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While considering a dental implant for a patient, the dentist has to check whether the patient's jawbone can support the newly implanted tooth properly. A reduction in the volume of the jawbone is possible due to many factors like, gum disease, injury, infection, etc. If the patient had lost the tooth long back and now wants a dental implant, it is possible that the bone has eroded with time and is incapable of supporting an implanted tooth. The reduced volume of the jawbone may make the dental implantation unsuccessful. Thus, it is necessary to check if bone grafting is needed, before the actual implantation of the tooth.

What is Bone Grafting for Dental Implant?

Bone grafting is a technique for increasing the volume of the missing or eroded bone. In dental implant, a new tooth is set in the patient's jaw. The proper volume of supporting bone is a necessity for success of this procedure. A dental implant may fail if the dentist discovers that the supporting bone is reduced in the middle of the implant surgery. So, the first step before starting the procedure is to check the volume of the supporting jawbone and to perform a bone grafting if the jawbone is missing/ reduced. Bone grafting for dental implants, in simple words, is harvesting a jawbone that will help in support the implanted tooth. The source of the bone used, decides the type of bone grafting procedure. Following are various types of bone grafting procedures for dental implants:

Autogenous
This procedure uses the bone taken from the patient's body. It gives the best result amongst all types since the bone used is natural and has cells that will grow easily. Usually the bones present in the chin or in the rear part of the jaw are used for grafting; however, in rare cases, the bone is taken from a part, other than the patient's mouth, like the hip bone. When part of the hip bone is used for harvesting, the patient needs to be hospitalized. The patient is anesthetized, and the physician removes a part of hip bone by surgery. Using this bone, the dentist will create a platform at the site of dental implant.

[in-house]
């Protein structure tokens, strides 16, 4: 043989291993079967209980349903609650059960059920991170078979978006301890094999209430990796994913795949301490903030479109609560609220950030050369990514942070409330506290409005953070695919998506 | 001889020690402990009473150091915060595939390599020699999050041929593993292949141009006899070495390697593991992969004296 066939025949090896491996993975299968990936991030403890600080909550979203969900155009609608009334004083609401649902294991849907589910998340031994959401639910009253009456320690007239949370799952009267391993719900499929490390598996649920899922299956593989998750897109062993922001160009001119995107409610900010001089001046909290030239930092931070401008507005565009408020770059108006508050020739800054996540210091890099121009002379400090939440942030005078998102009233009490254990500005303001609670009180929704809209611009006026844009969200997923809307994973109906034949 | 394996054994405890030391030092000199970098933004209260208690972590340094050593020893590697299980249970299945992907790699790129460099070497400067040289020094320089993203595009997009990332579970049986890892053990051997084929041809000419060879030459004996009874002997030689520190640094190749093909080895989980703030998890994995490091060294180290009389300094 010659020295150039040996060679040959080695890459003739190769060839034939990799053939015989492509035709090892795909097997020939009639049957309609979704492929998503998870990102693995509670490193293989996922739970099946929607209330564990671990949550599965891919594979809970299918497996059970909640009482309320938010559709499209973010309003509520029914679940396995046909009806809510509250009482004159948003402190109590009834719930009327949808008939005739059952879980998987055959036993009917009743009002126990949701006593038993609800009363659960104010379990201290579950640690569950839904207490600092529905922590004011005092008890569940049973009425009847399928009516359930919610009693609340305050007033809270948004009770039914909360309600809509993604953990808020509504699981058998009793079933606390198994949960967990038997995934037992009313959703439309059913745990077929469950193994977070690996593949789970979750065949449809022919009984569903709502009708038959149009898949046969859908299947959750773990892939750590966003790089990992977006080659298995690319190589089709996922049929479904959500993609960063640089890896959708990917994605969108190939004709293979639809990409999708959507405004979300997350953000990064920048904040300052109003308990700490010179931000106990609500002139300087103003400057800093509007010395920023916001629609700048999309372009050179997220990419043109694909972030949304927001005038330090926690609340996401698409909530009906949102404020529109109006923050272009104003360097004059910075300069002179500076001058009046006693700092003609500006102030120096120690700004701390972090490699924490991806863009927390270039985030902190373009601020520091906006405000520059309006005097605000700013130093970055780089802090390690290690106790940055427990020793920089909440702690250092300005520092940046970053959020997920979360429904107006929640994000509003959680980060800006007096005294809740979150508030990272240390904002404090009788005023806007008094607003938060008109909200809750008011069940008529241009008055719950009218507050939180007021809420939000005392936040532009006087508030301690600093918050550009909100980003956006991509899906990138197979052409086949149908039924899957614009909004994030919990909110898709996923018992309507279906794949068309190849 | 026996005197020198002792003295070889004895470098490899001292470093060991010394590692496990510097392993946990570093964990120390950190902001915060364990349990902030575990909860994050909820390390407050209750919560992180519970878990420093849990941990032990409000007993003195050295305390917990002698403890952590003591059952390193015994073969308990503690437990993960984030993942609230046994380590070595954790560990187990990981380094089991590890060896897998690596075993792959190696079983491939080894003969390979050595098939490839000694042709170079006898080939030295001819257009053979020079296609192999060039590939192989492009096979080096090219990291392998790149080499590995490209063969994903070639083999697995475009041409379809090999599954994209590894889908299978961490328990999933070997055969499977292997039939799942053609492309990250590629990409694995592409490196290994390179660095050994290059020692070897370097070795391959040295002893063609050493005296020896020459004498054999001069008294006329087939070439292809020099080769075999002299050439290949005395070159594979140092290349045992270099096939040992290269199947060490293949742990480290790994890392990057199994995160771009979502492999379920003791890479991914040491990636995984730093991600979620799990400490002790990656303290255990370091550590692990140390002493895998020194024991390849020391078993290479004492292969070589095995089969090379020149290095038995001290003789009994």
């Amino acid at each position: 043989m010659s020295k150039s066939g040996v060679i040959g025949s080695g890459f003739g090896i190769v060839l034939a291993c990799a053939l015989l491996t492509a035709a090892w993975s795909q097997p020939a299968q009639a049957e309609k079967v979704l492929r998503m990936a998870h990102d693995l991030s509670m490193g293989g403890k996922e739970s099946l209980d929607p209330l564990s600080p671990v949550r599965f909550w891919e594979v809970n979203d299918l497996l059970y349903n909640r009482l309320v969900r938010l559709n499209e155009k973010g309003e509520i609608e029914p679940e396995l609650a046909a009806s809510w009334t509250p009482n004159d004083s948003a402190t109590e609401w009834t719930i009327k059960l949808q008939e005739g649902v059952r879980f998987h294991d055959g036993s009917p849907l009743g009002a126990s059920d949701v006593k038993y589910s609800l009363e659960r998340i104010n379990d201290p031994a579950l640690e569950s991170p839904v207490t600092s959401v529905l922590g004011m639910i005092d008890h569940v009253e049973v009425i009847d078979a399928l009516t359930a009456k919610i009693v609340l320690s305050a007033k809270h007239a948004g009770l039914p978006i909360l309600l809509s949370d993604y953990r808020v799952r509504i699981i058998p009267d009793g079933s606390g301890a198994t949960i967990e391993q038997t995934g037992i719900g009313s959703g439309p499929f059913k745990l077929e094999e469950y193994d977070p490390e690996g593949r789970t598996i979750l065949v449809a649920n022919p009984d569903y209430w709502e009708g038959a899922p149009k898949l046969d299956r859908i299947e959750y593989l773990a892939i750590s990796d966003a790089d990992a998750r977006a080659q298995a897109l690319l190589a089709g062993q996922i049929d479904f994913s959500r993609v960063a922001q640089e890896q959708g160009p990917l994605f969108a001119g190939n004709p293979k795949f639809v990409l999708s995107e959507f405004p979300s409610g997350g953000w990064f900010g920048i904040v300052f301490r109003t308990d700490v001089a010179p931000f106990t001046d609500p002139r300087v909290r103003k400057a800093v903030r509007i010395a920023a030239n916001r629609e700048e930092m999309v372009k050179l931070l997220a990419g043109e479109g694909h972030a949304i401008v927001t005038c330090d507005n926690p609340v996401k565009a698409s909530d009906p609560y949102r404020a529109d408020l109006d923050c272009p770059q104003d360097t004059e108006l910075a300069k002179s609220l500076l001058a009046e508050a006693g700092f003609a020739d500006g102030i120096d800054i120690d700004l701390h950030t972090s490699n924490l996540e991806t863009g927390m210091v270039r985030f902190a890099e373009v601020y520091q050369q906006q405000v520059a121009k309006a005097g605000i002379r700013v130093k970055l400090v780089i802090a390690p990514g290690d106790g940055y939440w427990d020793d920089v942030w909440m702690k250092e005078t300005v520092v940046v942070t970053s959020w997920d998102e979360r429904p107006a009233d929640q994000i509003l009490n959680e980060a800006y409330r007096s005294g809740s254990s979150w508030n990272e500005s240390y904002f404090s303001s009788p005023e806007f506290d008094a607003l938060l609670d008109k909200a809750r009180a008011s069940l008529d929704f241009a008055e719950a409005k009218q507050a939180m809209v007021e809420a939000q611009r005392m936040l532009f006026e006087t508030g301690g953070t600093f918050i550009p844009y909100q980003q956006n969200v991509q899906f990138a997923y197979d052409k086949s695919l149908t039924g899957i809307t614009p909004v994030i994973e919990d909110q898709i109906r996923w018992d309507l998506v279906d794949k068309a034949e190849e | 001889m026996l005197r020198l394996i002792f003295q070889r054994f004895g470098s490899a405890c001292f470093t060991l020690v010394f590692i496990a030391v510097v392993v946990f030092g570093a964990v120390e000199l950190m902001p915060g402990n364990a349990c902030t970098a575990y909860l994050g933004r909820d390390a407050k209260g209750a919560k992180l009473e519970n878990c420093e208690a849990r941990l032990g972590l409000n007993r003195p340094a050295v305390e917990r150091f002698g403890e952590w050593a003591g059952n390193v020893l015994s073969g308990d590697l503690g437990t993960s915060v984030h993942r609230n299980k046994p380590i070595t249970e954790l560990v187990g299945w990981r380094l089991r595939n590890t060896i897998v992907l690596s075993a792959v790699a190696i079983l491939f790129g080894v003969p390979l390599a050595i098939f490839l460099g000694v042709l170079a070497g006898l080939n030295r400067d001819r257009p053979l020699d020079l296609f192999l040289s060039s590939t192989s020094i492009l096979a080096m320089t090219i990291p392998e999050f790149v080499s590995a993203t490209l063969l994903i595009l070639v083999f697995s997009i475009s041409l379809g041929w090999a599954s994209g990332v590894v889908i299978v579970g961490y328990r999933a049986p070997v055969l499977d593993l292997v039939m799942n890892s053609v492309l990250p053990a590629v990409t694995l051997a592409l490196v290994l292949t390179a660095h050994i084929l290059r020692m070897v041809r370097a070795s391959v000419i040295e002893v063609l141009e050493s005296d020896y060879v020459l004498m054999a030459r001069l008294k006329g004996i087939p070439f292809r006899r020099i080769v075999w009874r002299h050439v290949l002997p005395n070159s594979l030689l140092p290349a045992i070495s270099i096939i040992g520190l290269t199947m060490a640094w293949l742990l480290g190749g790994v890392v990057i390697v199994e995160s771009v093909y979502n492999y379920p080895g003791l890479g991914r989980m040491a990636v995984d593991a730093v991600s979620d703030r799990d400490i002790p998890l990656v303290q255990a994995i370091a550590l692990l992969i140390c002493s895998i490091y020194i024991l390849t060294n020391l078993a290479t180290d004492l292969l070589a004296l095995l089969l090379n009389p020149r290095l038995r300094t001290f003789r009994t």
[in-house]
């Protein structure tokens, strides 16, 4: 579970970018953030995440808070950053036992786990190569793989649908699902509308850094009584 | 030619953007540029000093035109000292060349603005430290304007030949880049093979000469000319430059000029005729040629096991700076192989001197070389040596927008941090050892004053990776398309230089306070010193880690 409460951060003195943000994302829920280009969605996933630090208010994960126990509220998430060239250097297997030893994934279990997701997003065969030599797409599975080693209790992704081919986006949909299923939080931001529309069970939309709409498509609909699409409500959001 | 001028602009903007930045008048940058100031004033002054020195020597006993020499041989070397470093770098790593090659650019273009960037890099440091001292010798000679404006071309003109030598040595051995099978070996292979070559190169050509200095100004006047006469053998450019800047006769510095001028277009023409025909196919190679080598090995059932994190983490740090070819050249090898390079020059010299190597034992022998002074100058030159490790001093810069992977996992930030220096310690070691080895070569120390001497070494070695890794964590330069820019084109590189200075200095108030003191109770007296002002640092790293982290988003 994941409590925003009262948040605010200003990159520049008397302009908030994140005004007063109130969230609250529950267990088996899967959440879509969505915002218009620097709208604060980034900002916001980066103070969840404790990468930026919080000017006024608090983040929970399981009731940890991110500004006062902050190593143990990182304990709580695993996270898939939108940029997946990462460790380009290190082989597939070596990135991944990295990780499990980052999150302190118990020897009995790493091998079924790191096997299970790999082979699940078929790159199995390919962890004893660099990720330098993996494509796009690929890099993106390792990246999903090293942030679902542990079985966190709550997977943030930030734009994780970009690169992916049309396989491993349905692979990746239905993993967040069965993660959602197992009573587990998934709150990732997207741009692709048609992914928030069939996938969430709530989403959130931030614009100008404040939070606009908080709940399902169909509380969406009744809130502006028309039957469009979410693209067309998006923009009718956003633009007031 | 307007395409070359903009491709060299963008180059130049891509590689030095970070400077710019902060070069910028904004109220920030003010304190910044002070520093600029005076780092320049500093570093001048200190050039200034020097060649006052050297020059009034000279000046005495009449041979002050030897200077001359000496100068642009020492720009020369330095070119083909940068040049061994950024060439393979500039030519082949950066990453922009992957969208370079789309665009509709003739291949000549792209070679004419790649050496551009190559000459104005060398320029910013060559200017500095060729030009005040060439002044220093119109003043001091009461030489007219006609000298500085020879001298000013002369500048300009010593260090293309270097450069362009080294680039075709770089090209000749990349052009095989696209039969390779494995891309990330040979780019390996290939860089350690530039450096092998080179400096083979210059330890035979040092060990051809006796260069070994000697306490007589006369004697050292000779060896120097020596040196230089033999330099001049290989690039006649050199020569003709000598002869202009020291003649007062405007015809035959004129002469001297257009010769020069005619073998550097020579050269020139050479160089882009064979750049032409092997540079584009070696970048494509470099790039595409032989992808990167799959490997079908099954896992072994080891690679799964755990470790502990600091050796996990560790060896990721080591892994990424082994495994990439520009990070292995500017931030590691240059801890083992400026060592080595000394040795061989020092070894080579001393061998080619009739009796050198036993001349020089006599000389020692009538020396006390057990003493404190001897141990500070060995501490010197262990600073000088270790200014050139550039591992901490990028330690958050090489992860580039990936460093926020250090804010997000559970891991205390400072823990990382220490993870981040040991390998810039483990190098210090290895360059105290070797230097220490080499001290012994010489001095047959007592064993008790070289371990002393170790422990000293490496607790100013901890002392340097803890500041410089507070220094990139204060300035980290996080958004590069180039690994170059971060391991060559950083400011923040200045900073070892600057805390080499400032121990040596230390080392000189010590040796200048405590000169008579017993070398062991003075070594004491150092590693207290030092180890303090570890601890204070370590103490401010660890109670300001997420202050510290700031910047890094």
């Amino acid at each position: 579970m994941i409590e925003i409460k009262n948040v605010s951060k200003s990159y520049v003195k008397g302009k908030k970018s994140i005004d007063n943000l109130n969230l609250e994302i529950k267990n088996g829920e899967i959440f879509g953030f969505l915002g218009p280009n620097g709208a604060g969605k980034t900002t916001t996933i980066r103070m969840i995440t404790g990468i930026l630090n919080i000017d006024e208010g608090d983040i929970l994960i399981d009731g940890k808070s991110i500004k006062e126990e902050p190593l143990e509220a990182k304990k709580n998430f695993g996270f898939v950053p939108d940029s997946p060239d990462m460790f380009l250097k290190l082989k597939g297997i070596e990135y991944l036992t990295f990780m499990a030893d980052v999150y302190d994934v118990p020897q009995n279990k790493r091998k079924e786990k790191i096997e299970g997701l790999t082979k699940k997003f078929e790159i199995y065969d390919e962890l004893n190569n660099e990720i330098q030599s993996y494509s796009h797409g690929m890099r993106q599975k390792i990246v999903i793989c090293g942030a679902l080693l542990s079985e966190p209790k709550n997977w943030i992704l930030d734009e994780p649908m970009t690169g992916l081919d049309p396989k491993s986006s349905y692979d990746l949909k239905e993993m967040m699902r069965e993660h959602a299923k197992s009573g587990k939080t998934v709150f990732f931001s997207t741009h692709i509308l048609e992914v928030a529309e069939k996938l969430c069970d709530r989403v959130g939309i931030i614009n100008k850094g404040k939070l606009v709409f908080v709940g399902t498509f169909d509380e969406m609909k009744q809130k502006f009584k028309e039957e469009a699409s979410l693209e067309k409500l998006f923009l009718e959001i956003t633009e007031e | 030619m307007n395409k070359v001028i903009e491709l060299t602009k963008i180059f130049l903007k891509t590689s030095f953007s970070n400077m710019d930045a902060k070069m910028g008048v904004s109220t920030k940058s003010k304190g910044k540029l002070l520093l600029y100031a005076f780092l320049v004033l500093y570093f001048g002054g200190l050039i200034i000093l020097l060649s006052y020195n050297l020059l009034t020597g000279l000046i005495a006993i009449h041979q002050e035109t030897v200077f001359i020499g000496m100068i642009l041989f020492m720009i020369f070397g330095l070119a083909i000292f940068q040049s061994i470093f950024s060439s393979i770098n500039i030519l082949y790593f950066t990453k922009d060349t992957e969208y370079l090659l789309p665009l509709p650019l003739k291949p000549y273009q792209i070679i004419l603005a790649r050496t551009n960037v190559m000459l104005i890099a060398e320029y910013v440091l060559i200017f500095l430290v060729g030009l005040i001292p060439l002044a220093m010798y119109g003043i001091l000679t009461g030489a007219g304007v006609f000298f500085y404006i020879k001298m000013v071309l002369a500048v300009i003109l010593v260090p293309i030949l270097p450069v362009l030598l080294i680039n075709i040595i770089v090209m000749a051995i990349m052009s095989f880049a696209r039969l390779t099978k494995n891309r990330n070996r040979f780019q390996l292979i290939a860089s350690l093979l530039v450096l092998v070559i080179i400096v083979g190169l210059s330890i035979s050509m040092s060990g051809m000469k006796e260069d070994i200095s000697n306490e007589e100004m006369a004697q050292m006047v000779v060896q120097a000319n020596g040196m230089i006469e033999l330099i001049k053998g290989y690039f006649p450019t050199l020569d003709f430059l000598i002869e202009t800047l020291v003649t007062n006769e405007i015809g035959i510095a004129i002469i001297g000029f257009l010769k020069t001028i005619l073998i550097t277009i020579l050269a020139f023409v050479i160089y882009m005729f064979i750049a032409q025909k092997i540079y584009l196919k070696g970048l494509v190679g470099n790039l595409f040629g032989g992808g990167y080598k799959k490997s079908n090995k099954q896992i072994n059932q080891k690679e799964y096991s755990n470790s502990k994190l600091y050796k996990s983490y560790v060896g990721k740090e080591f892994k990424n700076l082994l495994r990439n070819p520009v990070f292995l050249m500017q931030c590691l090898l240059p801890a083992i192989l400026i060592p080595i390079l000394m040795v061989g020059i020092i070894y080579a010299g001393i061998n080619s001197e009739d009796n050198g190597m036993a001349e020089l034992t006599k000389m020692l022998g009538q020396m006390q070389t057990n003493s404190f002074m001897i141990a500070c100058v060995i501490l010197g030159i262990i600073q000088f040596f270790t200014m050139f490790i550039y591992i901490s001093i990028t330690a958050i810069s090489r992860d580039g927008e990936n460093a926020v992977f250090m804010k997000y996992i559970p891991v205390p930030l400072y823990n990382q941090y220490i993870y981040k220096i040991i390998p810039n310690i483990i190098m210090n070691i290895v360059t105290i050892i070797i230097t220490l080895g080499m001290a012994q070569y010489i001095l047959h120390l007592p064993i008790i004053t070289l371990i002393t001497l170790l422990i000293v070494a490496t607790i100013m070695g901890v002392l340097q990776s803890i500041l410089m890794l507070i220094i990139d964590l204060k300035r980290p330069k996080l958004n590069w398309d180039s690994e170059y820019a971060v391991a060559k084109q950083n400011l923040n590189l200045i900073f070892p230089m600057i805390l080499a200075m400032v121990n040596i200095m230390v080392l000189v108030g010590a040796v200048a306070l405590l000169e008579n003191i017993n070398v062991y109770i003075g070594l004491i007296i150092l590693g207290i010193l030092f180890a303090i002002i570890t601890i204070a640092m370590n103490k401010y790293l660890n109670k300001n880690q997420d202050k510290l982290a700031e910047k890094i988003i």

Allograft
This procedure uses a cadaver bone or synthetic bone. There are bone banks that provide these cadaver bones for grafting purposes. These bones are not directly used for bone grafting. Before using these bones, they are sterilized and tested for suitability with the patient's body.

Alloplastic
This procedure uses synthetic material such as calcium phosphate for bone formation. The use of synthetic material stimulates the body to form a natural bone at the site of dental implant.

Xenograft
This procedure uses animal bones, like a cow bone. The bones are sterilized and processed to make them compatible with the patient's body. They act as fillers since the patient's body will gradually convert them into natural bones.

Sinus lift graft and block bone graft are other two techniques used for dental implant. Both these methods use a different way of harvesting the bone. Once the grafting is done, it will take months (6 months to one year) for the grafted bone to blend with the natural bone. The dentist will monitor the bone graft at regular intervals and ensure that the healing is as expected. Once the dentist finds that the bone is completely harvested, it is now capable of supporting the implanted tooth, and dental implant can be performed. Although the entire procedure is lengthy and painful, it is important to ensure a successful dental implant.

Disclaimer: This Buzzle article is for informative purposes only, and should not be used as a replacement for expert medical advice.